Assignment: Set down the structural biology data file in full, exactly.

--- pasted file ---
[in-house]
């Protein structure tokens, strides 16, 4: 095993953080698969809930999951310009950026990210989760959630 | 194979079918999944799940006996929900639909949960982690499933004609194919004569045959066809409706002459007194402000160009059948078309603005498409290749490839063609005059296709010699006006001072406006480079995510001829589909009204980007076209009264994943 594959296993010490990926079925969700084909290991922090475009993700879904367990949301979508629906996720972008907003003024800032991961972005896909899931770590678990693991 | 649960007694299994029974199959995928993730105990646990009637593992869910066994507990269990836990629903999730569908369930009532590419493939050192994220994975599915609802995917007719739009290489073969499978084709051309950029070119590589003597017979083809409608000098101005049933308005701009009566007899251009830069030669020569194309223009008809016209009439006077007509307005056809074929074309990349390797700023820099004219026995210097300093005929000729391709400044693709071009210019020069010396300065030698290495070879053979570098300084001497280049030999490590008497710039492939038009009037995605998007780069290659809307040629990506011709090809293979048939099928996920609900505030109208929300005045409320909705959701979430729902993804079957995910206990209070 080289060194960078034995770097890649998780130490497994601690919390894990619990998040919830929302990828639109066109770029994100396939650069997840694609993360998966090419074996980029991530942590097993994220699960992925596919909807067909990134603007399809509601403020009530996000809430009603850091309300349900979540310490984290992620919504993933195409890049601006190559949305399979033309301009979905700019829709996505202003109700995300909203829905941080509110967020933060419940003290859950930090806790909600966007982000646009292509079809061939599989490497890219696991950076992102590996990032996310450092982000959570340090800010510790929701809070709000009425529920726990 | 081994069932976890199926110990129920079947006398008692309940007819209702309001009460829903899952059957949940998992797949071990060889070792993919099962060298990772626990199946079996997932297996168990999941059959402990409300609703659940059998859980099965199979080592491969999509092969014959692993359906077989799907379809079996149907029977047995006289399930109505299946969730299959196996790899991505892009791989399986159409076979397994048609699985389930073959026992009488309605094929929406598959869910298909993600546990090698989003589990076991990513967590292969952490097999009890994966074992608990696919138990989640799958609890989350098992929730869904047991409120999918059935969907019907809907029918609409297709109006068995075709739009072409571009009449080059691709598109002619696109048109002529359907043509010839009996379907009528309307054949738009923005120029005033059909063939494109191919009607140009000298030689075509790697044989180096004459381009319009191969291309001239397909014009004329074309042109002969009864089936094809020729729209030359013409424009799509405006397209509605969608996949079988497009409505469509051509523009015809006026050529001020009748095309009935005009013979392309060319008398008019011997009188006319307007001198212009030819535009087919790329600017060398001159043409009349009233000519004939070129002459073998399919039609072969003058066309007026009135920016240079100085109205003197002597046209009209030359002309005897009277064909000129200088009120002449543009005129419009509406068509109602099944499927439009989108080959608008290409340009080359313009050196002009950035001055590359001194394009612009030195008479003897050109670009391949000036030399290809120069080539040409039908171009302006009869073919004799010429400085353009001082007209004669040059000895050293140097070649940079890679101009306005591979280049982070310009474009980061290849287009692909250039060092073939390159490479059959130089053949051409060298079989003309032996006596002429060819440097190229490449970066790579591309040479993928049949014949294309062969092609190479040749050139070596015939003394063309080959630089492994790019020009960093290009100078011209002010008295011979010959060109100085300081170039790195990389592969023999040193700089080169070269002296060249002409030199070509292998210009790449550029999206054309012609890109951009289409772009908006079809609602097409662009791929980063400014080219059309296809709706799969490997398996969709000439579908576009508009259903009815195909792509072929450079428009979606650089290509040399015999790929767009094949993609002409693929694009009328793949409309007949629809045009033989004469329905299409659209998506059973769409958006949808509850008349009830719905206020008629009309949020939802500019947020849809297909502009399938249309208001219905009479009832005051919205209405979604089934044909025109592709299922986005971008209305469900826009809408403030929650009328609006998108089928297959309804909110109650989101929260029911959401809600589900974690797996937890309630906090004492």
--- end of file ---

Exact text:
[in-house]
């Protein structure tokens, strides 16, 4: 095993953080698969809930999951310009950026990210989760959630 | 194979079918999944799940006996929900639909949960982690499933004609194919004569045959066809409706002459007194402000160009059948078309603005498409290749490839063609005059296709010699006006001072406006480079995510001829589909009204980007076209009264994943 594959296993010490990926079925969700084909290991922090475009993700879904367990949301979508629906996720972008907003003024800032991961972005896909899931770590678990693991 | 649960007694299994029974199959995928993730105990646990009637593992869910066994507990269990836990629903999730569908369930009532590419493939050192994220994975599915609802995917007719739009290489073969499978084709051309950029070119590589003597017979083809409608000098101005049933308005701009009566007899251009830069030669020569194309223009008809016209009439006077007509307005056809074929074309990349390797700023820099004219026995210097300093005929000729391709400044693709071009210019020069010396300065030698290495070879053979570098300084001497280049030999490590008497710039492939038009009037995605998007780069290659809307040629990506011709090809293979048939099928996920609900505030109208929300005045409320909705959701979430729902993804079957995910206990209070 080289060194960078034995770097890649998780130490497994601690919390894990619990998040919830929302990828639109066109770029994100396939650069997840694609993360998966090419074996980029991530942590097993994220699960992925596919909807067909990134603007399809509601403020009530996000809430009603850091309300349900979540310490984290992620919504993933195409890049601006190559949305399979033309301009979905700019829709996505202003109700995300909203829905941080509110967020933060419940003290859950930090806790909600966007982000646009292509079809061939599989490497890219696991950076992102590996990032996310450092982000959570340090800010510790929701809070709000009425529920726990 | 081994069932976890199926110990129920079947006398008692309940007819209702309001009460829903899952059957949940998992797949071990060889070792993919099962060298990772626990199946079996997932297996168990999941059959402990409300609703659940059998859980099965199979080592491969999509092969014959692993359906077989799907379809079996149907029977047995006289399930109505299946969730299959196996790899991505892009791989399986159409076979397994048609699985389930073959026992009488309605094929929406598959869910298909993600546990090698989003589990076991990513967590292969952490097999009890994966074992608990696919138990989640799958609890989350098992929730869904047991409120999918059935969907019907809907029918609409297709109006068995075709739009072409571009009449080059691709598109002619696109048109002529359907043509010839009996379907009528309307054949738009923005120029005033059909063939494109191919009607140009000298030689075509790697044989180096004459381009319009191969291309001239397909014009004329074309042109002969009864089936094809020729729209030359013409424009799509405006397209509605969608996949079988497009409505469509051509523009015809006026050529001020009748095309009935005009013979392309060319008398008019011997009188006319307007001198212009030819535009087919790329600017060398001159043409009349009233000519004939070129002459073998399919039609072969003058066309007026009135920016240079100085109205003197002597046209009209030359002309005897009277064909000129200088009120002449543009005129419009509406068509109602099944499927439009989108080959608008290409340009080359313009050196002009950035001055590359001194394009612009030195008479003897050109670009391949000036030399290809120069080539040409039908171009302006009869073919004799010429400085353009001082007209004669040059000895050293140097070649940079890679101009306005591979280049982070310009474009980061290849287009692909250039060092073939390159490479059959130089053949051409060298079989003309032996006596002429060819440097190229490449970066790579591309040479993928049949014949294309062969092609190479040749050139070596015939003394063309080959630089492994790019020009960093290009100078011209002010008295011979010959060109100085300081170039790195990389592969023999040193700089080169070269002296060249002409030199070509292998210009790449550029999206054309012609890109951009289409772009908006079809609602097409662009791929980063400014080219059309296809709706799969490997398996969709000439579908576009508009259903009815195909792509072929450079428009979606650089290509040399015999790929767009094949993609002409693929694009009328793949409309007949629809045009033989004469329905299409659209998506059973769409958006949808509850008349009830719905206020008629009309949020939802500019947020849809297909502009399938249309208001219905009479009832005051919205209405979604089934044909025109592709299922986005971008209305469900826009809408403030929650009328609006998108089928297959309804909110109650989101929260029911959401809600589900974690797996937890309630906090004492």